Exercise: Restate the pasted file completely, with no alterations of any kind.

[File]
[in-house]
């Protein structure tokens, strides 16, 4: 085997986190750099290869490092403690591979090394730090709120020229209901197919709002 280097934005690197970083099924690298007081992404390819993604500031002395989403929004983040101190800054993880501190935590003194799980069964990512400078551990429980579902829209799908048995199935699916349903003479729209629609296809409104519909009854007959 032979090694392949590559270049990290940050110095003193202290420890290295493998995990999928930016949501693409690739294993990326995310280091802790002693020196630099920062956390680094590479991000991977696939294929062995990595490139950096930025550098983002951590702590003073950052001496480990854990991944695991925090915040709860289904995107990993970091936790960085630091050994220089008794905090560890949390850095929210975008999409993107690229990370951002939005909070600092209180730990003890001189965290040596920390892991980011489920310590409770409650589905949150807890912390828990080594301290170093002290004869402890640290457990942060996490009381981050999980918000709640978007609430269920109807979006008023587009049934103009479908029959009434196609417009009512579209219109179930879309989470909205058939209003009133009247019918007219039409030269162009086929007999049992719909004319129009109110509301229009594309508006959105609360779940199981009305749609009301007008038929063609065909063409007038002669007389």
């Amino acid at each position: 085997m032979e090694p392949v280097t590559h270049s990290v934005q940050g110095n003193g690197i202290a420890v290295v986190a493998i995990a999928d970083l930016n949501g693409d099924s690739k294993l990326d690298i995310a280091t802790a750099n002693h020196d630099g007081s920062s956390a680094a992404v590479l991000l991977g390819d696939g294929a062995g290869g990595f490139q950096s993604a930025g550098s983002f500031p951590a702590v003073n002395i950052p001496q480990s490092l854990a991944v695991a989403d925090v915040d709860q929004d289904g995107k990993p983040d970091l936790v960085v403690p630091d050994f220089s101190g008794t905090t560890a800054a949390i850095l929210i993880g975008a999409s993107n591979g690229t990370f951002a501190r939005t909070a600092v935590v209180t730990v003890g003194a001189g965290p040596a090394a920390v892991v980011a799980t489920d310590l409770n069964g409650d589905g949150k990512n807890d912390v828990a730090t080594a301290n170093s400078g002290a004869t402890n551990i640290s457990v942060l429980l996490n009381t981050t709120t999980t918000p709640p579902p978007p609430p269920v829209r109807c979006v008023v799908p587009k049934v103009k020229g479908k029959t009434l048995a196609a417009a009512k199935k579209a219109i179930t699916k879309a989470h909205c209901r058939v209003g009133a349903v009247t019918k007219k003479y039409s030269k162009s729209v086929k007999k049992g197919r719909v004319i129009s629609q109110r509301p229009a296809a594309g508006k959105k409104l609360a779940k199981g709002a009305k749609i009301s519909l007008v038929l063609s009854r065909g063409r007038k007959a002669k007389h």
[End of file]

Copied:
[in-house]
């Protein structure tokens, strides 16, 4: 085997986190750099290869490092403690591979090394730090709120020229209901197919709002 280097934005690197970083099924690298007081992404390819993604500031002395989403929004983040101190800054993880501190935590003194799980069964990512400078551990429980579902829209799908048995199935699916349903003479729209629609296809409104519909009854007959 032979090694392949590559270049990290940050110095003193202290420890290295493998995990999928930016949501693409690739294993990326995310280091802790002693020196630099920062956390680094590479991000991977696939294929062995990595490139950096930025550098983002951590702590003073950052001496480990854990991944695991925090915040709860289904995107990993970091936790960085630091050994220089008794905090560890949390850095929210975008999409993107690229990370951002939005909070600092209180730990003890001189965290040596920390892991980011489920310590409770409650589905949150807890912390828990080594301290170093002290004869402890640290457990942060996490009381981050999980918000709640978007609430269920109807979006008023587009049934103009479908029959009434196609417009009512579209219109179930879309989470909205058939209003009133009247019918007219039409030269162009086929007999049992719909004319129009109110509301229009594309508006959105609360779940199981009305749609009301007008038929063609065909063409007038002669007389």
């Amino acid at each position: 085997m032979e090694p392949v280097t590559h270049s990290v934005q940050g110095n003193g690197i202290a420890v290295v986190a493998i995990a999928d970083l930016n949501g693409d099924s690739k294993l990326d690298i995310a280091t802790a750099n002693h020196d630099g007081s920062s956390a680094a992404v590479l991000l991977g390819d696939g294929a062995g290869g990595f490139q950096s993604a930025g550098s983002f500031p951590a702590v003073n002395i950052p001496q480990s490092l854990a991944v695991a989403d925090v915040d709860q929004d289904g995107k990993p983040d970091l936790v960085v403690p630091d050994f220089s101190g008794t905090t560890a800054a949390i850095l929210i993880g975008a999409s993107n591979g690229t990370f951002a501190r939005t909070a600092v935590v209180t730990v003890g003194a001189g965290p040596a090394a920390v892991v980011a799980t489920d310590l409770n069964g409650d589905g949150k990512n807890d912390v828990a730090t080594a301290n170093s400078g002290a004869t402890n551990i640290s457990v942060l429980l996490n009381t981050t709120t999980t918000p709640p579902p978007p609430p269920v829209r109807c979006v008023v799908p587009k049934v103009k020229g479908k029959t009434l048995a196609a417009a009512k199935k579209a219109i179930t699916k879309a989470h909205c209901r058939v209003g009133a349903v009247t019918k007219k003479y039409s030269k162009s729209v086929k007999k049992g197919r719909v004319i129009s629609q109110r509301p229009a296809a594309g508006k959105k409104l609360a779940k199981g709002a009305k749609i009301s519909l007008v038929l063609s009854r065909g063409r007038k007959a002669k007389h």